In late 2017, the crypto-currency market exploded as the price of Bitcoin neared $20,000. This dizzying increase not only prompted users to speculatively buy and sell crypto-currency in a classic “get-rich-quick” fever, but it also increasingly motivated malware authors trying to mine the much-desired currency using the hardware of their victims.
The mining craze has gone so far that malicious crypto-mining has dethroned ransomware by a factor of 100 to 1 in terms of prevalence. Now, after months of intensively targeting Windows users, malicious crypto-currency mining is rapidly expanding to the Mac space, according to reports on Apple’s support forum.
The tell-tale signs of a crypto-miner infection include a massive drop in performance and abnormal overheating, as the system’s resources are directed towards complex cryptographical operations.
“Hi - I have mshelper constantly showing in CPU of Activity Monitor at super high levels. I probably wouldn't have noticed except I installed BitDefender today and it's continuously showing me that it's deleting it,” reads the original reporter’s notice. It turns out that the device, infected with XMRig (an open source Monero miner), was using resources to mine digital currency for the bad guys.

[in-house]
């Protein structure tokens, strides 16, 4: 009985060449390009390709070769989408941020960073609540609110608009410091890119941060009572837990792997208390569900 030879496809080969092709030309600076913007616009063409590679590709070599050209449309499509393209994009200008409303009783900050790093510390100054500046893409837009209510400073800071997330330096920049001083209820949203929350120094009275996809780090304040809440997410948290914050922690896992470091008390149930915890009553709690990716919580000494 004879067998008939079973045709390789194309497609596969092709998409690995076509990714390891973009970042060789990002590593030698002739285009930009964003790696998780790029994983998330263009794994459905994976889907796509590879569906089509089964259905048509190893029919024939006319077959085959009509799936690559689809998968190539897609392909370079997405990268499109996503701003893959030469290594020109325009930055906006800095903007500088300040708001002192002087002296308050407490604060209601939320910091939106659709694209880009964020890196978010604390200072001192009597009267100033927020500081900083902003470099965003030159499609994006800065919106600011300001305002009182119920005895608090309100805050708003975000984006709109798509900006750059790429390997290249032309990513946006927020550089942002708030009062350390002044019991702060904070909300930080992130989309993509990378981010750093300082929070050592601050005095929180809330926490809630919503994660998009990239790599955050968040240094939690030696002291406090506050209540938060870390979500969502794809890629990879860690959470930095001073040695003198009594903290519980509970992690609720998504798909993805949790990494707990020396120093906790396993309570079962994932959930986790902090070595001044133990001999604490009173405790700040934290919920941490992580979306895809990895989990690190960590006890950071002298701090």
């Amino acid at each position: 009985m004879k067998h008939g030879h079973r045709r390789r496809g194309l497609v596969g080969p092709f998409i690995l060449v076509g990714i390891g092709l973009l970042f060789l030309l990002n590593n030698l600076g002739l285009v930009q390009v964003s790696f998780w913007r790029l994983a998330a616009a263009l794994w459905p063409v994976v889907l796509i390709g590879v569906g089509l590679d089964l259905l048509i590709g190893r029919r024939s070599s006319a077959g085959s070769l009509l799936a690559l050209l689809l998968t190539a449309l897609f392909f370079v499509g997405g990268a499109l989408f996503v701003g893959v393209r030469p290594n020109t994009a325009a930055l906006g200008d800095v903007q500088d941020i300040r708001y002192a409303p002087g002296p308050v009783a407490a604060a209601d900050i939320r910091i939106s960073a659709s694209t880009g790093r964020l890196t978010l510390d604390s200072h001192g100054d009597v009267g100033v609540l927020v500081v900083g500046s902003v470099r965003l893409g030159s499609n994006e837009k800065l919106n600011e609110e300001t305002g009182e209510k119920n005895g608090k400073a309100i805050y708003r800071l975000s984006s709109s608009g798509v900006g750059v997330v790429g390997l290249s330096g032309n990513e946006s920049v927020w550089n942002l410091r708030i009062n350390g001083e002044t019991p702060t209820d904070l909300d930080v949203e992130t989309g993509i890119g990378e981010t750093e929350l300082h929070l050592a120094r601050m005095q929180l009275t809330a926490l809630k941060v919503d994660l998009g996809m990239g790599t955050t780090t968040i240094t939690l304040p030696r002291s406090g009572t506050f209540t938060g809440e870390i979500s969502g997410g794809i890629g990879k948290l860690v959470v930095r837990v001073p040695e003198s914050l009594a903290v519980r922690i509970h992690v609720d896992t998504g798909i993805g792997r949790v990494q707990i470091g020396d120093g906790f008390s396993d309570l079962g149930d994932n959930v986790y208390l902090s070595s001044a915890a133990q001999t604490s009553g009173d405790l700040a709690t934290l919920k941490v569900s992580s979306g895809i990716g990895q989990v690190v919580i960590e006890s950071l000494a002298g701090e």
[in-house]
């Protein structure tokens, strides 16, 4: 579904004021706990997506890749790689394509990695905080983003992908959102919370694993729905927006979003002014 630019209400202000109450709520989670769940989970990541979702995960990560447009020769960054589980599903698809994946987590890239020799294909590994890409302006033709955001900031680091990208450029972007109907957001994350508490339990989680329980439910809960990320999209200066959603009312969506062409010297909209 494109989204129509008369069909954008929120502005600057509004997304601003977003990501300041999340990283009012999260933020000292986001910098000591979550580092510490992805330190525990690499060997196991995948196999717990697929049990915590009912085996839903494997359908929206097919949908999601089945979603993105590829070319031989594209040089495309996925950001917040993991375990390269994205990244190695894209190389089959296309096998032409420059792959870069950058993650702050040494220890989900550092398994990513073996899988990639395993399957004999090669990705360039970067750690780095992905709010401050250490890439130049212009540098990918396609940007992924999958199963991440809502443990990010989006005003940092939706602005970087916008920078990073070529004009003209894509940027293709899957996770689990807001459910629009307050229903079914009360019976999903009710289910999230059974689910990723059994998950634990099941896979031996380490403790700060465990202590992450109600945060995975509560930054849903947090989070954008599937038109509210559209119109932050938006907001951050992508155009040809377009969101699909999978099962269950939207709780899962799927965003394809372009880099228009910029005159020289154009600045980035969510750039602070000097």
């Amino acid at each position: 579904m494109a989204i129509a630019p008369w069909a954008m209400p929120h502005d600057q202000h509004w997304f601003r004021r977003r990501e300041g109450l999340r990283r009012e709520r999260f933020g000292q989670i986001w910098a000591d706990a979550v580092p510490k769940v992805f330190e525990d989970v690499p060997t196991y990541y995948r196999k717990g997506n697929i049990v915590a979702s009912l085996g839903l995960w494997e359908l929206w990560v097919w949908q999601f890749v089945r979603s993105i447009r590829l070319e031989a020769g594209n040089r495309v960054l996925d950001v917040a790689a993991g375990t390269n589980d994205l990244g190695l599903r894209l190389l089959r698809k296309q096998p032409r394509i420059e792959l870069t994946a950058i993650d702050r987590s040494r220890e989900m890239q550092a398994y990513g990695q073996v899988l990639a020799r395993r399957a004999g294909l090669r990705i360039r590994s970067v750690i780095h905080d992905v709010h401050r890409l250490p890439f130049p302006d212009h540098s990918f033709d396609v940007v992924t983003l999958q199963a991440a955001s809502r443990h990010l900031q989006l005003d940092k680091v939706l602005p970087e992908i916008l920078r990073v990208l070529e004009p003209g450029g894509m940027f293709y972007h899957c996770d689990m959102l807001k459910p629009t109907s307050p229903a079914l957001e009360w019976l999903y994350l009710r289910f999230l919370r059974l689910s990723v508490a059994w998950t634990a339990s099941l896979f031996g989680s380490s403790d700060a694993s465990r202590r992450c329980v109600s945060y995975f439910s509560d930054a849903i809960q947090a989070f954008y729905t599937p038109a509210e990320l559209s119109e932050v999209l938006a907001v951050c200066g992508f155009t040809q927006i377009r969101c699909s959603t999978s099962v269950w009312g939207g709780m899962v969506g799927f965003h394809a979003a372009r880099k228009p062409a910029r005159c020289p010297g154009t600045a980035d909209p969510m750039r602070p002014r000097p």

Fortunately, crypto-currency miners are relatively easy to remove, But, in the absence of a security solution, even the simplest of malware can pose serious trouble to computer users. Left untreated, these infections chronically stress the devices’ hardware and wear them out prematurely.
This is not the first time rogue crypto-miners target the Mac OS X operating system in an attempt to extort money with minimal effort. Several such campaigns that have been identified since January this year demonstrate how creative and persistent operators of malicious crypto-mining schemes can be. So, next time you feel like your device is overheating or running exhaust fans at full blow, take a moment to run a security scan with your favorite antimalware solution for Mac OS X.